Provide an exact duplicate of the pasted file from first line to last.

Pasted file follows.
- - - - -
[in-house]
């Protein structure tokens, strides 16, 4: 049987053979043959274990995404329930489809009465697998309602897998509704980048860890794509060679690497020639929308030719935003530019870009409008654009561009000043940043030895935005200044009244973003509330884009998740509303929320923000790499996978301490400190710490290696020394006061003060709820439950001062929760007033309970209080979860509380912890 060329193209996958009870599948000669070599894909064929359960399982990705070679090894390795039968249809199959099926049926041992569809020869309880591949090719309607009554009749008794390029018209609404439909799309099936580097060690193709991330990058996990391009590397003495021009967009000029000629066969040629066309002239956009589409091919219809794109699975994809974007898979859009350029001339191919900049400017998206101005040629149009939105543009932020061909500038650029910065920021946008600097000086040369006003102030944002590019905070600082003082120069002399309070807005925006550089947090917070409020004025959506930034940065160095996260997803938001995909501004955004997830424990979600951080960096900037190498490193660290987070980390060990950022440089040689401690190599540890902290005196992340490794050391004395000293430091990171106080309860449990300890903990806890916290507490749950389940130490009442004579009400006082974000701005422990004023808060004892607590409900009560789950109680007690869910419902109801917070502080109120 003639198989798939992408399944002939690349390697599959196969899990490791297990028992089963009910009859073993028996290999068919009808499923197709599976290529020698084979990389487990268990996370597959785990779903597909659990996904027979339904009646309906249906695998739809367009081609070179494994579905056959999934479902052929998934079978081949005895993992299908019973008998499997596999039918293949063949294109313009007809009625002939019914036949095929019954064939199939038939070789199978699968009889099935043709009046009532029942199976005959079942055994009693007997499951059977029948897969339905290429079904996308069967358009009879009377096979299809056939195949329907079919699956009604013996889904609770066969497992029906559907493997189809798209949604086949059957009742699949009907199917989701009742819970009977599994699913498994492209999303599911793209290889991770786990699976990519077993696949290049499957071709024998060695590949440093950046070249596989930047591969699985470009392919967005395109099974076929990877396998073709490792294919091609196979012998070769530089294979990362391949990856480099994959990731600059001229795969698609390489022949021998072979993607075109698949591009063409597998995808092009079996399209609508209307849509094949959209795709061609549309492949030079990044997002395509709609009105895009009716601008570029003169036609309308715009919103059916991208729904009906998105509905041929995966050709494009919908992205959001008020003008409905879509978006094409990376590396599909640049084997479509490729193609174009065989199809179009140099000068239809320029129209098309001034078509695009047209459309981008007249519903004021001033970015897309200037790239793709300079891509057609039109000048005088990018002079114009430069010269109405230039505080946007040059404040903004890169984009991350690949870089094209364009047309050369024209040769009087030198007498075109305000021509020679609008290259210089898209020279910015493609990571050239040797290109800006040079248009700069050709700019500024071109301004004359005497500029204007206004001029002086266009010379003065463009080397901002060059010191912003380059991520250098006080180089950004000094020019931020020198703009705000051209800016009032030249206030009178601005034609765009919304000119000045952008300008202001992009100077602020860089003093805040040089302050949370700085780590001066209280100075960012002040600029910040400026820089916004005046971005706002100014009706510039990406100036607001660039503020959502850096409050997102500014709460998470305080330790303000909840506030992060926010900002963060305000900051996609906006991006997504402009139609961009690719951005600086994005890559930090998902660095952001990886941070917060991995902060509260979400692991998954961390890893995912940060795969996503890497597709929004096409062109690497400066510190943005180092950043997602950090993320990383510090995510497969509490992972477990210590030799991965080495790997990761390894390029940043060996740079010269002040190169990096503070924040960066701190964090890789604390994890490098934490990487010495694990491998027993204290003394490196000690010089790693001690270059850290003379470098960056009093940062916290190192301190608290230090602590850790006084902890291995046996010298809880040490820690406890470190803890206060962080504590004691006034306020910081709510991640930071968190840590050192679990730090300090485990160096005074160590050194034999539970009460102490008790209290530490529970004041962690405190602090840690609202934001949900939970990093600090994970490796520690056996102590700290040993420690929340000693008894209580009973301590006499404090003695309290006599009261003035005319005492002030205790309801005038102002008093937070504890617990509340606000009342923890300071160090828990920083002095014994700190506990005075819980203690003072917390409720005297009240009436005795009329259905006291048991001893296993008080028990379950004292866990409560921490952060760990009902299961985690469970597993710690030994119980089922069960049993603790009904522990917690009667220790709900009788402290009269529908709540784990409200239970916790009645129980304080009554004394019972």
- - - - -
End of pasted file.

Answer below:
[in-house]
């Protein structure tokens, strides 16, 4: 049987053979043959274990995404329930489809009465697998309602897998509704980048860890794509060679690497020639929308030719935003530019870009409008654009561009000043940043030895935005200044009244973003509330884009998740509303929320923000790499996978301490400190710490290696020394006061003060709820439950001062929760007033309970209080979860509380912890 060329193209996958009870599948000669070599894909064929359960399982990705070679090894390795039968249809199959099926049926041992569809020869309880591949090719309607009554009749008794390029018209609404439909799309099936580097060690193709991330990058996990391009590397003495021009967009000029000629066969040629066309002239956009589409091919219809794109699975994809974007898979859009350029001339191919900049400017998206101005040629149009939105543009932020061909500038650029910065920021946008600097000086040369006003102030944002590019905070600082003082120069002399309070807005925006550089947090917070409020004025959506930034940065160095996260997803938001995909501004955004997830424990979600951080960096900037190498490193660290987070980390060990950022440089040689401690190599540890902290005196992340490794050391004395000293430091990171106080309860449990300890903990806890916290507490749950389940130490009442004579009400006082974000701005422990004023808060004892607590409900009560789950109680007690869910419902109801917070502080109120 003639198989798939992408399944002939690349390697599959196969899990490791297990028992089963009910009859073993028996290999068919009808499923197709599976290529020698084979990389487990268990996370597959785990779903597909659990996904027979339904009646309906249906695998739809367009081609070179494994579905056959999934479902052929998934079978081949005895993992299908019973008998499997596999039918293949063949294109313009007809009625002939019914036949095929019954064939199939038939070789199978699968009889099935043709009046009532029942199976005959079942055994009693007997499951059977029948897969339905290429079904996308069967358009009879009377096979299809056939195949329907079919699956009604013996889904609770066969497992029906559907493997189809798209949604086949059957009742699949009907199917989701009742819970009977599994699913498994492209999303599911793209290889991770786990699976990519077993696949290049499957071709024998060695590949440093950046070249596989930047591969699985470009392919967005395109099974076929990877396998073709490792294919091609196979012998070769530089294979990362391949990856480099994959990731600059001229795969698609390489022949021998072979993607075109698949591009063409597998995808092009079996399209609508209307849509094949959209795709061609549309492949030079990044997002395509709609009105895009009716601008570029003169036609309308715009919103059916991208729904009906998105509905041929995966050709494009919908992205959001008020003008409905879509978006094409990376590396599909640049084997479509490729193609174009065989199809179009140099000068239809320029129209098309001034078509695009047209459309981008007249519903004021001033970015897309200037790239793709300079891509057609039109000048005088990018002079114009430069010269109405230039505080946007040059404040903004890169984009991350690949870089094209364009047309050369024209040769009087030198007498075109305000021509020679609008290259210089898209020279910015493609990571050239040797290109800006040079248009700069050709700019500024071109301004004359005497500029204007206004001029002086266009010379003065463009080397901002060059010191912003380059991520250098006080180089950004000094020019931020020198703009705000051209800016009032030249206030009178601005034609765009919304000119000045952008300008202001992009100077602020860089003093805040040089302050949370700085780590001066209280100075960012002040600029910040400026820089916004005046971005706002100014009706510039990406100036607001660039503020959502850096409050997102500014709460998470305080330790303000909840506030992060926010900002963060305000900051996609906006991006997504402009139609961009690719951005600086994005890559930090998902660095952001990886941070917060991995902060509260979400692991998954961390890893995912940060795969996503890497597709929004096409062109690497400066510190943005180092950043997602950090993320990383510090995510497969509490992972477990210590030799991965080495790997990761390894390029940043060996740079010269002040190169990096503070924040960066701190964090890789604390994890490098934490990487010495694990491998027993204290003394490196000690010089790693001690270059850290003379470098960056009093940062916290190192301190608290230090602590850790006084902890291995046996010298809880040490820690406890470190803890206060962080504590004691006034306020910081709510991640930071968190840590050192679990730090300090485990160096005074160590050194034999539970009460102490008790209290530490529970004041962690405190602090840690609202934001949900939970990093600090994970490796520690056996102590700290040993420690929340000693008894209580009973301590006499404090003695309290006599009261003035005319005492002030205790309801005038102002008093937070504890617990509340606000009342923890300071160090828990920083002095014994700190506990005075819980203690003072917390409720005297009240009436005795009329259905006291048991001893296993008080028990379950004292866990409560921490952060760990009902299961985690469970597993710690030994119980089922069960049993603790009904522990917690009667220790709900009788402290009269529908709540784990409200239970916790009645129980304080009554004394019972």